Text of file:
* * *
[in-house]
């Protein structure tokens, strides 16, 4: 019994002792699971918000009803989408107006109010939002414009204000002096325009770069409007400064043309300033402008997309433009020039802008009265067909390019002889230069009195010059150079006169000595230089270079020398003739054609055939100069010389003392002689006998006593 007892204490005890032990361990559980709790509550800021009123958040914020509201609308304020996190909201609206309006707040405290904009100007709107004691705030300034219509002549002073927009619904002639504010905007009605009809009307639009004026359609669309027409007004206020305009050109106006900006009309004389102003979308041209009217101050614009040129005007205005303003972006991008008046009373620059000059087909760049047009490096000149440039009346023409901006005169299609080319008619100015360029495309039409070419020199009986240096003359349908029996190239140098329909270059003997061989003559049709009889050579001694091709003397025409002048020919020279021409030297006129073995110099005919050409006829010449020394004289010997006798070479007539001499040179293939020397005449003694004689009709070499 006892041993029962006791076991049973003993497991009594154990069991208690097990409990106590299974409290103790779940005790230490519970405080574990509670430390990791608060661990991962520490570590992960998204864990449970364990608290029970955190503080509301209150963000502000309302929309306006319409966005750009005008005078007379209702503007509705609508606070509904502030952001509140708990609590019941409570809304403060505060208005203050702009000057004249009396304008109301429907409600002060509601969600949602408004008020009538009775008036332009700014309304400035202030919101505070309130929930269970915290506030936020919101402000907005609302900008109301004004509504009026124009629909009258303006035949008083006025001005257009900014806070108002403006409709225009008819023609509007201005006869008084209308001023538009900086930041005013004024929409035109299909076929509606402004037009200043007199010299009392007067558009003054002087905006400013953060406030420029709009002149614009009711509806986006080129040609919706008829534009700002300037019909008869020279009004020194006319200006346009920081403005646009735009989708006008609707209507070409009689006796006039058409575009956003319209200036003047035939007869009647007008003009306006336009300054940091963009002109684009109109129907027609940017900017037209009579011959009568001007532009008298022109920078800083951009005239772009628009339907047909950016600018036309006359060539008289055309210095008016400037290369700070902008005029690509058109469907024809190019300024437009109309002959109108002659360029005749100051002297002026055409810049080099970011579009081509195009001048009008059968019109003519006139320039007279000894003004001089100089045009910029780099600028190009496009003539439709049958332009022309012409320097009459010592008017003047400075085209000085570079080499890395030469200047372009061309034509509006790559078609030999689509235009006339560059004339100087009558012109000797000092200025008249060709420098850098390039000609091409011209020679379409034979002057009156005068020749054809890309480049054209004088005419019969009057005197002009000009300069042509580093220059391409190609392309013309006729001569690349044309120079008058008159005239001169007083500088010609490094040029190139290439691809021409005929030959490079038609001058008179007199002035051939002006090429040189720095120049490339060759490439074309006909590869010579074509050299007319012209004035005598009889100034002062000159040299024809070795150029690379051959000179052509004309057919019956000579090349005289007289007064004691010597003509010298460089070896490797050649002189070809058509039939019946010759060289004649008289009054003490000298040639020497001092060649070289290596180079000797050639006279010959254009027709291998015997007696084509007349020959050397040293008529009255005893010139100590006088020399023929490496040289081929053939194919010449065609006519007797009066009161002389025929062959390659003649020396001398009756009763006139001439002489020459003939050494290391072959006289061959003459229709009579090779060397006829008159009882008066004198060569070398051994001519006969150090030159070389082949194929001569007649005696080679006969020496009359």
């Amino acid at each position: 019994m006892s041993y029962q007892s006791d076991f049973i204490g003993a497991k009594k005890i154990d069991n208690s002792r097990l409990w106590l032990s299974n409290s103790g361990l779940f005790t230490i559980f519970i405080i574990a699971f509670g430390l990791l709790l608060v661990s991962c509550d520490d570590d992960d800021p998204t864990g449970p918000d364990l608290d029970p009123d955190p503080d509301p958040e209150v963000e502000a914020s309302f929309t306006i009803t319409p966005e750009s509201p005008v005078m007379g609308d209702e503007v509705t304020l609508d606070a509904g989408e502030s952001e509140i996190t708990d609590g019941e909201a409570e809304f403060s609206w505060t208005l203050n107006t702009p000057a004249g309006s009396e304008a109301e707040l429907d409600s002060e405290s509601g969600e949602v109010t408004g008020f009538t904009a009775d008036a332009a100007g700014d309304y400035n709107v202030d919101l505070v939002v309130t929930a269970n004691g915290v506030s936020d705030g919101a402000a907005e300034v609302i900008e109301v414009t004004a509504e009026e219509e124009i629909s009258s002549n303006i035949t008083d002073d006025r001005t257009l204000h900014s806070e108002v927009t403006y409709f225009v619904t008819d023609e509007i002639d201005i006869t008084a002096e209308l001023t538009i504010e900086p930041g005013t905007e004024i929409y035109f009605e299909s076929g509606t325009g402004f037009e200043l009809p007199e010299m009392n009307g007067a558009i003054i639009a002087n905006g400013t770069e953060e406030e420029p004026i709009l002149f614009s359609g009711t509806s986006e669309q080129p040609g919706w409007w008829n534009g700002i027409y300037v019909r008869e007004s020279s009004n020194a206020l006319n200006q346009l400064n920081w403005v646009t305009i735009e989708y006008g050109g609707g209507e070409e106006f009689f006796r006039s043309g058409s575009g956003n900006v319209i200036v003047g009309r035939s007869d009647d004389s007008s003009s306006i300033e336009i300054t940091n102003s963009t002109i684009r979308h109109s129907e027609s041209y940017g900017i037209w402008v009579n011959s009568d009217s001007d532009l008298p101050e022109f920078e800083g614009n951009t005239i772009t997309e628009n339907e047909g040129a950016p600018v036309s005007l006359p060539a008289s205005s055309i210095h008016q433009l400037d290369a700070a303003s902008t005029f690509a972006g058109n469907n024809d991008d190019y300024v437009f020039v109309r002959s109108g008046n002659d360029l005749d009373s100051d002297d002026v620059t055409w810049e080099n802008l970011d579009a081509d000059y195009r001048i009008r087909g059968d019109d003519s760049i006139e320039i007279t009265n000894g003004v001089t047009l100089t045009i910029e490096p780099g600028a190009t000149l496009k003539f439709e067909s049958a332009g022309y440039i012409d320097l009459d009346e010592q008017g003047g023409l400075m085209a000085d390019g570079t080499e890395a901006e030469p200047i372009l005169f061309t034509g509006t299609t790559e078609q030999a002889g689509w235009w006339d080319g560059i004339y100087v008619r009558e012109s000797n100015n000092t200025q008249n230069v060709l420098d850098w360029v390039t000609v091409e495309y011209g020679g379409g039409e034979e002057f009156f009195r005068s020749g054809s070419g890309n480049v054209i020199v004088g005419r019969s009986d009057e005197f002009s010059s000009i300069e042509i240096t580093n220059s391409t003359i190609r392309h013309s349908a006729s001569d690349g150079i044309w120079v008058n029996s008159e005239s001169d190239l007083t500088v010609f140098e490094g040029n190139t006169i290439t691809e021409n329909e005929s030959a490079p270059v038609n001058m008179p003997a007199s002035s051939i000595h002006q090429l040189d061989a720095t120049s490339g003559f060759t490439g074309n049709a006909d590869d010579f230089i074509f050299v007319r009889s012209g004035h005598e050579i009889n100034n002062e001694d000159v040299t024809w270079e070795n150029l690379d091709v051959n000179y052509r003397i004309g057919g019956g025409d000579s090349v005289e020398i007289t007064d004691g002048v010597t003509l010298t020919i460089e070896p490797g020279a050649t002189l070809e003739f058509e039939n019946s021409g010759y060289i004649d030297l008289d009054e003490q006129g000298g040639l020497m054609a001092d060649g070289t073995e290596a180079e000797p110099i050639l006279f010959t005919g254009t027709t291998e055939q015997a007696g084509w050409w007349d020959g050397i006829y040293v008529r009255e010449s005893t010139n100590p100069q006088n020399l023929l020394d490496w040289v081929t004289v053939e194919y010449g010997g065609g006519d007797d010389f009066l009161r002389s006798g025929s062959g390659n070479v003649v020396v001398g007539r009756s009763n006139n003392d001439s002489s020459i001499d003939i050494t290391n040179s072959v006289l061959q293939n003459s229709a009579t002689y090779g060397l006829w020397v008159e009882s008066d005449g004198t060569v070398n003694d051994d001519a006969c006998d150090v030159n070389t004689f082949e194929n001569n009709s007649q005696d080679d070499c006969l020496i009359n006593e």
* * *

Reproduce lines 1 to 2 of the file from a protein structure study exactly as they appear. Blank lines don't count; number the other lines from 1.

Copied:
[in-house]
């Protein structure tokens, strides 16, 4: 019994002792699971918000009803989408107006109010939002414009204000002096325009770069409007400064043309300033402008997309433009020039802008009265067909390019002889230069009195010059150079006169000595230089270079020398003739054609055939100069010389003392002689006998006593 007892204490005890032990361990559980709790509550800021009123958040914020509201609308304020996190909201609206309006707040405290904009100007709107004691705030300034219509002549002073927009619904002639504010905007009605009809009307639009004026359609669309027409007004206020305009050109106006900006009309004389102003979308041209009217101050614009040129005007205005303003972006991008008046009373620059000059087909760049047009490096000149440039009346023409901006005169299609080319008619100015360029495309039409070419020199009986240096003359349908029996190239140098329909270059003997061989003559049709009889050579001694091709003397025409002048020919020279021409030297006129073995110099005919050409006829010449020394004289010997006798070479007539001499040179293939020397005449003694004689009709070499 006892041993029962006791076991049973003993497991009594154990069991208690097990409990106590299974409290103790779940005790230490519970405080574990509670430390990791608060661990991962520490570590992960998204864990449970364990608290029970955190503080509301209150963000502000309302929309306006319409966005750009005008005078007379209702503007509705609508606070509904502030952001509140708990609590019941409570809304403060505060208005203050702009000057004249009396304008109301429907409600002060509601969600949602408004008020009538009775008036332009700014309304400035202030919101505070309130929930269970915290506030936020919101402000907005609302900008109301004004509504009026124009629909009258303006035949008083006025001005257009900014806070108002403006409709225009008819023609509007201005006869008084209308001023538009900086930041005013004024929409035109299909076929509606402004037009200043007199010299009392007067558009003054002087905006400013953060406030420029709009002149614009009711509806986006080129040609919706008829534009700002300037019909008869020279009004020194006319200006346009920081403005646009735009989708006008609707209507070409009689006796006039058409575009956003319209200036003047035939007869009647007008003009306006336009300054940091963009002109684009109109129907027609940017900017037209009579011959009568001007532009008298022109920078800083951009005239772009628009339907047909950016600018036309006359060539008289055309210095008016400037290369700070902008005029690509058109469907024809190019300024437009109309002959109108002659360029005749100051002297002026055409810049080099970011579009081509195009001048009008059968019109003519006139320039007279000894003004001089100089045009910029780099600028190009496009003539439709049958332009022309012409320097009459010592008017003047400075085209000085570079080499890395030469200047372009061309034509509006790559078609030999689509235009006339560059004339100087009558012109000797000092200025008249060709420098850098390039000609091409011209020679379409034979002057009156005068020749054809890309480049054209004088005419019969009057005197002009000009300069042509580093220059391409190609392309013309006729001569690349044309120079008058008159005239001169007083500088010609490094040029190139290439691809021409005929030959490079038609001058008179007199002035051939002006090429040189720095120049490339060759490439074309006909590869010579074509050299007319012209004035005598009889100034002062000159040299024809070795150029690379051959000179052509004309057919019956000579090349005289007289007064004691010597003509010298460089070896490797050649002189070809058509039939019946010759060289004649008289009054003490000298040639020497001092060649070289290596180079000797050639006279010959254009027709291998015997007696084509007349020959050397040293008529009255005893010139100590006088020399023929490496040289081929053939194919010449065609006519007797009066009161002389025929062959390659003649020396001398009756009763006139001439002489020459003939050494290391072959006289061959003459229709009579090779060397006829008159009882008066004198060569070398051994001519006969150090030159070389082949194929001569007649005696080679006969020496009359």